Depression Years




Montreal Soup Kitchen 1931 courtesy Wikimedia Commons


The Depression era holds me. It is the springboard to my upcoming memoir about my immigrant parents in Seattle, and my own life that follows. The times were worse than any of us in 21st century America can imagine. An excerpt from my story follows:

“With construction at an end, his wife Marie’s life on a downward course, and his own declining health, Hans Pederson could no longer escape to his office with its sign on the wall, GET YOUR HAPPINESS OUT OF YOUR WORK OR YOU WILL NEVER KNOW WHAT HAPPINESS IS. Both his wife and his business empire were failing. He was forced to terminate his loyal employees. The banks wouldn’t lend him money. His tenants couldn’t pay the rent.”

The daily Delancy Place blog answers its question, How bad was the Depression? by quoting an excerpt from Spain in our Hearts: Americans in the Spanish Civil War, 1936-1939 by Adam Hochschild.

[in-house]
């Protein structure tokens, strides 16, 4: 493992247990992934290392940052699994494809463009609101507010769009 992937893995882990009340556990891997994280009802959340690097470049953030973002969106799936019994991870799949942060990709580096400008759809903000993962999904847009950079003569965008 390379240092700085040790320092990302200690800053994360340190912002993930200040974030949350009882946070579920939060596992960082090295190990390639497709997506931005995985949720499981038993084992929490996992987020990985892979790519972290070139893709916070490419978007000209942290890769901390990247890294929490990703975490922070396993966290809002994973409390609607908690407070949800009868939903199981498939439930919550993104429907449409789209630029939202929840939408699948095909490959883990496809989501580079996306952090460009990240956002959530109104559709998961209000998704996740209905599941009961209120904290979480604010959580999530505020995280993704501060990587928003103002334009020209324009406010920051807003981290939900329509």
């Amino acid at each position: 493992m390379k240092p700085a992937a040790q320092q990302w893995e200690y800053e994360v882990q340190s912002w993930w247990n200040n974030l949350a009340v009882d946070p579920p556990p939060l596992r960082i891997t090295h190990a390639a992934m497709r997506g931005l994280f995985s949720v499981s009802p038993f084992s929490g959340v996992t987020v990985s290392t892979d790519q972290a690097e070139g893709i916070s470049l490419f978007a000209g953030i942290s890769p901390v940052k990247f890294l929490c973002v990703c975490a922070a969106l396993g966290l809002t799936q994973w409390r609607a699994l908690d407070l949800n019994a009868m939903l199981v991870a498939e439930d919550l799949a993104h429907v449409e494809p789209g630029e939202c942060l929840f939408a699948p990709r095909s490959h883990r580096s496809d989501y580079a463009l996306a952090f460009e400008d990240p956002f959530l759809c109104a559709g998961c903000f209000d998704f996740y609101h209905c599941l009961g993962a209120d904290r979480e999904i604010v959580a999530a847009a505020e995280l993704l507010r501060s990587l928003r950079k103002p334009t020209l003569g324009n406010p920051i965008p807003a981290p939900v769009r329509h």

“Viewed from a distance of over eighty years, the great Depression takes on a benign and familiar quality. It was anything but, and was filled with starvation, riots, death and despair.

“The country . . .simmered in misery. Thirty four million Americans lived in households with no wage earner. In every city, long lines of jobless men waited outside soup kitchens, but the churches and charities operating them sometimes ran out of funds and had no food to serve. Families rummaged in trash bins and garbage dumps for anything edible and tried to keep warm in winter over sidewalk hot-air grates. in Pennsylvania, homeless unemployed steelworkers and their wives and children lived inside idled coke ovens. The economic abyss was deepend by a drought of historic proportions that sent millions of people streaming westward from the Great Plains under vast clouds of topsoil turned to dust. Midwestern farmers who managed to harvest a crop sometimes could find no grain elevator willing to buy it. The city of Detroit slaughtered the animals in its zoo to provide meat for the hungry.

“A mood of national despair was punctuated by moments when the desperate tried to seize what they needed to survive. Some 300 men and women gathered on the main street of the town of England, Arkansas, and refused to move until shop owners distributed bread and other food. In Oklahoma City, people forced their way into a grocery store and took food off the shelves, while in Minneapolis it required 100 policemen to break up a crowd doing the same thing.”

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